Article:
November 2014 Column

 It’s fitting that Thanksgiving falls the week after American Education Week. The United States’ first public school opened in the 17th century. Unlike many countries, Americans still try to educate every child. Although we hold Eastern countries in high esteem for their academic standards, it is American schools that are envied by other countries for our ability to provide academic success for every child. The American educational system is highly touted for its creativity - which is one reason people have such concern over “standardized assessments.” We are not a one-size-fits-all country.

The Oscar Mayer hot dog jingle of years ago would not be politically correct in today’s society, but it gives credence to the current educational system. We educate rich kids, poor kids, kids who climb on rocks, weak kids, strong kids even kids with chicken pox. Education is the greatest equalizer in America. A homeless child has the same academic opportunities as a child from a wealthy family. Because of a proper education, many children in poverty are able to overcome their background and fulfill a life beyond their past.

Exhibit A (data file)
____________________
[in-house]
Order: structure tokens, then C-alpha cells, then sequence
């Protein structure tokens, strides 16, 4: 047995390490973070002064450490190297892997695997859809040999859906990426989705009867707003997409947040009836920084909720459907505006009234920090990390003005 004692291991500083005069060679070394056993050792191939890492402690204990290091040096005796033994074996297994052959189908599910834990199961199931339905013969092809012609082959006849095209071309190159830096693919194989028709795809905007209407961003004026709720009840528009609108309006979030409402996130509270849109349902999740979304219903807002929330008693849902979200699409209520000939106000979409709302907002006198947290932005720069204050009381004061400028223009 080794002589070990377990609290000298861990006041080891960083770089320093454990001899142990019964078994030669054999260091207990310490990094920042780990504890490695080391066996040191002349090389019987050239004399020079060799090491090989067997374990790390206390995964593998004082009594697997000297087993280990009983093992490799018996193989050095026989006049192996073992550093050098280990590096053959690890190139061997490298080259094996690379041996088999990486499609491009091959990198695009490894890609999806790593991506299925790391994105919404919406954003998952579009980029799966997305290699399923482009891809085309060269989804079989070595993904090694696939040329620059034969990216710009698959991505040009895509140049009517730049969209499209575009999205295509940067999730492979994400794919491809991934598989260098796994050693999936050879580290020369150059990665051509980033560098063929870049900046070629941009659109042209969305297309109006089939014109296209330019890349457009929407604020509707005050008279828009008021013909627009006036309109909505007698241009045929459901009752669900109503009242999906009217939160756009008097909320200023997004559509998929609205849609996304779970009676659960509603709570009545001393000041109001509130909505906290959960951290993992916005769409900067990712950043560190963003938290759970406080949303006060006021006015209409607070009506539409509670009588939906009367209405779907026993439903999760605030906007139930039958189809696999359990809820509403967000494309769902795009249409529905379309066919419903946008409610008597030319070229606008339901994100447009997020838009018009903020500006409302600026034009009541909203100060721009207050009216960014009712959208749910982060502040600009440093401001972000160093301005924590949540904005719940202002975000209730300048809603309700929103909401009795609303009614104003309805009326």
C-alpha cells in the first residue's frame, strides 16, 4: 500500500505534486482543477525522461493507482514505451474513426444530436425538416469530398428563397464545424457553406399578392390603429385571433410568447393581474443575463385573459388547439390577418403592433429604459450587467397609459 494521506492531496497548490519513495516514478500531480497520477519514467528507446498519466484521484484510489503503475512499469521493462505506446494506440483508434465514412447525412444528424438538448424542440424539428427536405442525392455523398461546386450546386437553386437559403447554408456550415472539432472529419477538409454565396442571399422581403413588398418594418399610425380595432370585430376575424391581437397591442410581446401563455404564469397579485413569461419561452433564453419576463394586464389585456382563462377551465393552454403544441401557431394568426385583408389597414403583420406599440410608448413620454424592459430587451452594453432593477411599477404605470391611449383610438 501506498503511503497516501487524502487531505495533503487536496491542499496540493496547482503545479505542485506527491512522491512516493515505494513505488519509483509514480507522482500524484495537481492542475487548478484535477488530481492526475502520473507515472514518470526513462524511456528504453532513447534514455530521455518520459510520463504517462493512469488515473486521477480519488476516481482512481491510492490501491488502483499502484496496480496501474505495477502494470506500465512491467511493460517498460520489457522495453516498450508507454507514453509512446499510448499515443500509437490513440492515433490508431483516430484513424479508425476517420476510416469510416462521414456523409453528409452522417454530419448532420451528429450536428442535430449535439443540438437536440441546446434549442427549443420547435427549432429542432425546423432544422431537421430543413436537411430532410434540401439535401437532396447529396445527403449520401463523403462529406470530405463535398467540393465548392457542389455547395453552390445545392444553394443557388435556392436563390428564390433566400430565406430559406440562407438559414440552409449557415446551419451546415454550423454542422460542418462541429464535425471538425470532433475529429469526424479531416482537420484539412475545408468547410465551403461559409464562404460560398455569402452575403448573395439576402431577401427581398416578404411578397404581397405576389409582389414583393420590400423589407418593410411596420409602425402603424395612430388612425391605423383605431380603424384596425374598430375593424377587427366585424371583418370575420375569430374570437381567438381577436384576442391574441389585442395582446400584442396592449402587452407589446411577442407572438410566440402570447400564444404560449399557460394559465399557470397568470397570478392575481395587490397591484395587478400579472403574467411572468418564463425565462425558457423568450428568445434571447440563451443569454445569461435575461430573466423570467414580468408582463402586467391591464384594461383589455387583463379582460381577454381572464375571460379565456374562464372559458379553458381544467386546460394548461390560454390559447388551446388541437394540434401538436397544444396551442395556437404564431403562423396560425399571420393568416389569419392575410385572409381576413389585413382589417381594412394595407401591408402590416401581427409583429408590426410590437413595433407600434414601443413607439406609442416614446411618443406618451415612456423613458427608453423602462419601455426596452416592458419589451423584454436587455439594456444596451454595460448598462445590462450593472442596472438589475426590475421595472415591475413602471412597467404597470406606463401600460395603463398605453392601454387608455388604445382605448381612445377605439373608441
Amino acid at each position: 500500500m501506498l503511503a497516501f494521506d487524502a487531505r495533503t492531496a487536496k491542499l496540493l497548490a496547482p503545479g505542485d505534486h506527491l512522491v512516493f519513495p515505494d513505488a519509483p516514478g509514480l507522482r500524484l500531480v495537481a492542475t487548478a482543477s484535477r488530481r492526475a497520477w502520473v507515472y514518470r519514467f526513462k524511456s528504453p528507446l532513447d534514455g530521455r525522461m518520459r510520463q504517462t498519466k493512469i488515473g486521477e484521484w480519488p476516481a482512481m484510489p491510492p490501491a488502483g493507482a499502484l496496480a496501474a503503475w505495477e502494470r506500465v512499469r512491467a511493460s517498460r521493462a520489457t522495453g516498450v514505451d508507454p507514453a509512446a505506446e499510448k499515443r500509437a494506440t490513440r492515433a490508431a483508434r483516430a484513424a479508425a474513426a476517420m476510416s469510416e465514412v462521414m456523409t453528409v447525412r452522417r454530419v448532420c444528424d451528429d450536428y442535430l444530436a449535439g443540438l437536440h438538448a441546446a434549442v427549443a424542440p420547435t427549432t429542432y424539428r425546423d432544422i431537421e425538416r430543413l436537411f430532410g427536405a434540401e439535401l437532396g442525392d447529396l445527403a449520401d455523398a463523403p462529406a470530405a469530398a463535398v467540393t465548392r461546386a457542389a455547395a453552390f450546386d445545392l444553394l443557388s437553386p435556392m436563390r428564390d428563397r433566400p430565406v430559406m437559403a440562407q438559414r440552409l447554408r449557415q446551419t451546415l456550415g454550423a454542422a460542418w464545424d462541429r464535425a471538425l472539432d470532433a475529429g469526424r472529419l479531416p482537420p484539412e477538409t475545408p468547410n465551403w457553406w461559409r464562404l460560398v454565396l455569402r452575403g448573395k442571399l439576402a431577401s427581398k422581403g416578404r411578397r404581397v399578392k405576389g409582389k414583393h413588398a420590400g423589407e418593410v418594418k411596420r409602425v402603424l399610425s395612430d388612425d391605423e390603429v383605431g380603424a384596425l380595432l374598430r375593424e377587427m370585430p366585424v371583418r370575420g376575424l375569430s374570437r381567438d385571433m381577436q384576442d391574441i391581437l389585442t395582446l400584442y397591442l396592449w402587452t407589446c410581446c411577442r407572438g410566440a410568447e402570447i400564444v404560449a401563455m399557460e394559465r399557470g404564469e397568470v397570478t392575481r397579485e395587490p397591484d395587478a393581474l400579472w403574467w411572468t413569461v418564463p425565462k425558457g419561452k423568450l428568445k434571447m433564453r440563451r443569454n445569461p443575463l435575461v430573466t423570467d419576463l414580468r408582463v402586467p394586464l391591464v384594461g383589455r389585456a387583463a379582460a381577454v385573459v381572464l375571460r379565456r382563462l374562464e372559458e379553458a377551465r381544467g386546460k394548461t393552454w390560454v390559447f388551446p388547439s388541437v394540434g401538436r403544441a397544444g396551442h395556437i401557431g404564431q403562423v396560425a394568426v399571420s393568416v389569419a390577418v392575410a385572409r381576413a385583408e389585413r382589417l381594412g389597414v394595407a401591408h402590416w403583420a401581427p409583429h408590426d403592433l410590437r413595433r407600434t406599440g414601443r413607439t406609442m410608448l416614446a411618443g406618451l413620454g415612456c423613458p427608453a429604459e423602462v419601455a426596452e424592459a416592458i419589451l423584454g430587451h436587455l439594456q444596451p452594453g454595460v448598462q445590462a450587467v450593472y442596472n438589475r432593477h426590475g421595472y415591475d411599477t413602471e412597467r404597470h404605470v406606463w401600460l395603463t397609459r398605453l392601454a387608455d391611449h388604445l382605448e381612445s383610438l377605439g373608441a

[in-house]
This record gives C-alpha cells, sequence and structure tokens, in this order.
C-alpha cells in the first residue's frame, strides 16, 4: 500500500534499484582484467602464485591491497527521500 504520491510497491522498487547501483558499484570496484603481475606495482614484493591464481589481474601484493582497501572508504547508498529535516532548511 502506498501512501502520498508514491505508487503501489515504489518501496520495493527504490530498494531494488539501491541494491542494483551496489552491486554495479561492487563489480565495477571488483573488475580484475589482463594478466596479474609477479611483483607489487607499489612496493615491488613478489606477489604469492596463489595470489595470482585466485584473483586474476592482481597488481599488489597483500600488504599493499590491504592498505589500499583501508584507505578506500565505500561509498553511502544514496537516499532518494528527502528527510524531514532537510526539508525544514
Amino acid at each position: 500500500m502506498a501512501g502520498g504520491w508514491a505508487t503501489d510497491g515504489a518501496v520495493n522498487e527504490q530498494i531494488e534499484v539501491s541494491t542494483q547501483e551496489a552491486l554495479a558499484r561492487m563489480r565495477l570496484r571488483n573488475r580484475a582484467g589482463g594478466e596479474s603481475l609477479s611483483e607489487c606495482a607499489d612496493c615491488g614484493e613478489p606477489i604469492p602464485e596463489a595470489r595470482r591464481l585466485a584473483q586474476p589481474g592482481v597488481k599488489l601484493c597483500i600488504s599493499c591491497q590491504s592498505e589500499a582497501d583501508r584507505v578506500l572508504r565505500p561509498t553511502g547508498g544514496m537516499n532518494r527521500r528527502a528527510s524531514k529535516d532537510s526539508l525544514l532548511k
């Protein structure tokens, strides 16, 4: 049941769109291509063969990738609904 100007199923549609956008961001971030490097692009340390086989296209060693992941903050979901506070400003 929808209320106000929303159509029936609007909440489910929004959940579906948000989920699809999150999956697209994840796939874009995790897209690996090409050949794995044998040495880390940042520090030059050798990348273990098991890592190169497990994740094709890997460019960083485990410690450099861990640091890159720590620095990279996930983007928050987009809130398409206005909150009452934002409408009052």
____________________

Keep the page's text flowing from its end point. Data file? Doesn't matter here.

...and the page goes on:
I have seen children in classrooms with such diverse learning styles, it’s a wonder the teacher can get through a single lesson. Children are not only different in their physical makeup, they also have different ways in which their brains decode instruction. Some students are visual learners, others are auditory learners and many require hands-on applications. Some students need the room to be quiet while others prefer to move around. Yet teachers are compelled to educate every child in an average room of 900 square feet with the same curriculum and materials.

My intent here is to show that we are fortunate to live in a country that sees every American as having worth. We educate every child to be a productive citizen because it takes all of us to make this country work.
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